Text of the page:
Students who use marijuana and drink alcohol have lower GPAs, according to a Yale study.
Graduates from Columbia University's School of Journalism cheer during the university's commencement ceremony in New York, May 16, 2012. REUTERS

College kids who use marijuana and drink alcohol have lower grade point averages (GPAs) than students who do not experiment with cannabis and alcohol, a study by Yale researchers found. The study, which was released in PLoS ONE journal Wednesday, tracked the monthly alcohol and drug use of 1,142 students over the course of four semesters starting their freshman year of college.

Students’ colleges were not identified in the study, but students did indicate how many days within a month they smoked weed or drank alcohol, as well as the amount of alcohol consumed each time they drank. Students who drank alcohol and smoked marijuana regularly were found to have the lowest GPAs of three different categories, including students who consumed heavy amounts of marijuana and alcohol, those who consumed little to no marijuana or alcohol and students who drank alcohol but rarely used marijuana.

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Students who consumed minimal marijuana and alcohol had the highest GPAs, averaging a 3.1 GPA, while students who mostly drank alcohol but didn’t consume cannabis earned an average 3.03 GPA. Students who used both marijuana and alcohol averaged a 2.66 GPA.

Godfrey Pearlson, professor of psychiatry and neuroscience and lead author of the study, told Inside HigherEd the negative impact of alcohol and marijuana can be explained.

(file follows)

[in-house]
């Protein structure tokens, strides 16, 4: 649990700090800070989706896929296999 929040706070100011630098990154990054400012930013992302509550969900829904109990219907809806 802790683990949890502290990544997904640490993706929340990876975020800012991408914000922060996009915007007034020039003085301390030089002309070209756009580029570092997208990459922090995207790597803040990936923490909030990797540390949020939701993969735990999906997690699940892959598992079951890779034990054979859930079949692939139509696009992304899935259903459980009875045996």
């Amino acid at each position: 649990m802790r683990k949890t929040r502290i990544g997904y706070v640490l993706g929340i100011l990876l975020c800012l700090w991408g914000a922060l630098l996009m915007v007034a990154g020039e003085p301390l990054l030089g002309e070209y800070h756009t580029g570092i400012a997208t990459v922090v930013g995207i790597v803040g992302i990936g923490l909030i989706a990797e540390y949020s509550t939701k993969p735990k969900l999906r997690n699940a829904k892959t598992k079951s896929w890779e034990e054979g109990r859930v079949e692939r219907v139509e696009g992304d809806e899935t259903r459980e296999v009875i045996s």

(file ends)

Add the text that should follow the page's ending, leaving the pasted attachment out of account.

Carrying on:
“If you’re hanging out with friends and drinking and smoking marijuana, it’s time you can’t spend studying — that’s one explanation,” he said. “Another explanation is harming yourself cognitively. Your working ability and your ability to concentrate are affected by the drug. Marijuana smoking by itself produces a certain degree of apathy, so you’re less motivated to study. If it’s less important to you, you’re less likely to engage in it.”

Although students who used both substances had the lowest GPAs, when they reduced their intake, they were able to improve their grades over time.

The National Institute on Alcohol Abuse (NIAA) said in a separate report that of the 60 percent of American college students ages 18 to 22 who drank alcohol within the past month, two to three admitted to binge drinking at that same time. NIAA’s 2014 Monitoring the Future report found 4.3 percent of college students smoke marijuana on a daily basis.